Legal Writing References
These are books that you don’t read straightthrough; they’re for looking things up. Keep12
The Practical LawyerJune 2003
Legal Writing Principles
13them near your desk and consult them everytime you have a question:Bryan A. Garner,
 ADictionary of Modern LegalUsage
(Oxford U. Press, 2d ed. 1995);Bryan A. Garner,
The Redbook: AManual onLegal Style
(West Group 2002).
General Legal Writing Style Guides
Do read these books straight through; all ofthem are excellent guides to contemporary legalwriting style: how to phrase clear sentences,how to eliminate legalistic tone, and how toavoid common grammar and punctuationproblems:Richard C. Wydick,
Plain English for Lawyers
(Carolina Academic Press, 4th ed. 1998);Terri LeClercq,
Expert Legal Writing
(U. Tex.Press 1995);Tom Goldstein & Jethro K. Lieberman,
TheLawyer’s Guide to Writing Well
(U. Cal. Press, 2ded. 2002).So please think of yourself as a professionalwriter, because you are one. Remember thatprofessional writers stay up on their craft. Andwhen professional writers have a questionabout punctuation, or word usage, or writingstyle, they don’t guess. They look it up. Youshould, too.
I believe that the bestway to improve legal writing is to teach lawyersto focus more carefully on the audience: thosewho must read what we write. Too often welawyers churn out documents in a mindless,rote fashion, without thinking much about thepeople who will have to read them:If we are writing a motion, we create a docu-ment that looks like a motion—or like all theother motions we’ve seen—and we do notmuch care whether it will be easy to read andunderstand;If we are drafting a contract, we drag out aform and duplicate it, not stopping to considerif the details of this form are right for our trans-action; andIf we are writing a letter, we make sure itsounds lawyerly, whether we are writing to aclient, to opposing counsel, or to a supervisor.If you realize that you are one of the many whowrites legal documents in a robot-like, un-changing style, stop it. Think about your audi-ence and adapt. In legal writing, lawyers face a broad and diverse range of audiences that fallinto two general categories—primary and sec-ondary—and into several specific types.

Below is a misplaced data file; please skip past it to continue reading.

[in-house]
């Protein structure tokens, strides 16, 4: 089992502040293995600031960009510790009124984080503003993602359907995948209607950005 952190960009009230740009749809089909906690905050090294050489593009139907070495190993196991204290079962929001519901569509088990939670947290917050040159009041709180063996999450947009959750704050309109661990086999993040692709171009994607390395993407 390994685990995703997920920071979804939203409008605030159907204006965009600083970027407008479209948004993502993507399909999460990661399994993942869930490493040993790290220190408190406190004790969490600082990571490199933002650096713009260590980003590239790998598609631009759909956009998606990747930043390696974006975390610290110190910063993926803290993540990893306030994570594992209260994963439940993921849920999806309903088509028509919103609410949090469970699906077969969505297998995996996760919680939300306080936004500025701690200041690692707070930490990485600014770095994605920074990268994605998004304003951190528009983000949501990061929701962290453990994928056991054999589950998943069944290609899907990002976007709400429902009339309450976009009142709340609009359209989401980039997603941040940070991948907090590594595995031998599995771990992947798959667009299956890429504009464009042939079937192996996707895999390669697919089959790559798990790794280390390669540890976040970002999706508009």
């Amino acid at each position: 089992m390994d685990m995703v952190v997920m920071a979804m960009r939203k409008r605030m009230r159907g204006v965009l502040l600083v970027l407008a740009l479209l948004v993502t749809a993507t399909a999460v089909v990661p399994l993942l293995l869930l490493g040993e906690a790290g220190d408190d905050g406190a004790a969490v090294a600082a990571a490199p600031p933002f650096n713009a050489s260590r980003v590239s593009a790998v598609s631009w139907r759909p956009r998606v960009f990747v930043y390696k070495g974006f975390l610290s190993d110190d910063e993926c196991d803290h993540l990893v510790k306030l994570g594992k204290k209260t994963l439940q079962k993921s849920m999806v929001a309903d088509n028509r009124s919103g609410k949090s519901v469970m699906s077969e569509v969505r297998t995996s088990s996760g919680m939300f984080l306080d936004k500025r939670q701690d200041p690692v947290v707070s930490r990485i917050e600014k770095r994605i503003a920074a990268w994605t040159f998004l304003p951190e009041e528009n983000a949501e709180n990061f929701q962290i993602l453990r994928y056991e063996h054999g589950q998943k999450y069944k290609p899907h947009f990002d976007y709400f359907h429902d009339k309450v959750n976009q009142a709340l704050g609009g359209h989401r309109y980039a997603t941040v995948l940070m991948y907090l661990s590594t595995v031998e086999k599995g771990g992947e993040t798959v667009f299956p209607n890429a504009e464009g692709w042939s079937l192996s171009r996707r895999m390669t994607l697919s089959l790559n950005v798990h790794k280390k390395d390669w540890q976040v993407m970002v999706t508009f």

Primary and Secondary Audiences
For every document you produce, there is aprimary audience and a secondary audience.The primary audience is the audience towhom the document is addressed. For letters,it’s the intended recipient. For a discovery doc-ument, it’s the opposing counsel. For a con-tract, it’s the other party or the other party’slawyer. The secondary audience is anyone elsewho might see the document. Typically, thesecondary audience is judge, jury, supervisor,colleague, or client. Keeping the different audi-ences in mind will help you focus your writingand strengthen it.
The Variety of Audiences
More important than the difference betweenthe secondary and primary audiences is thesheer number and variety of audiences that youmust consider when writing. Take litigationpractice, for example. Here are some typical lit-igation documents and the possible audiences:
DocumentPrimary AudienceSecondary Audience
ComplaintTrial judge andThe opposing party,opposing counsel.your supervisor, yourclient, and, if the casewere appealed, ap-pellate judges.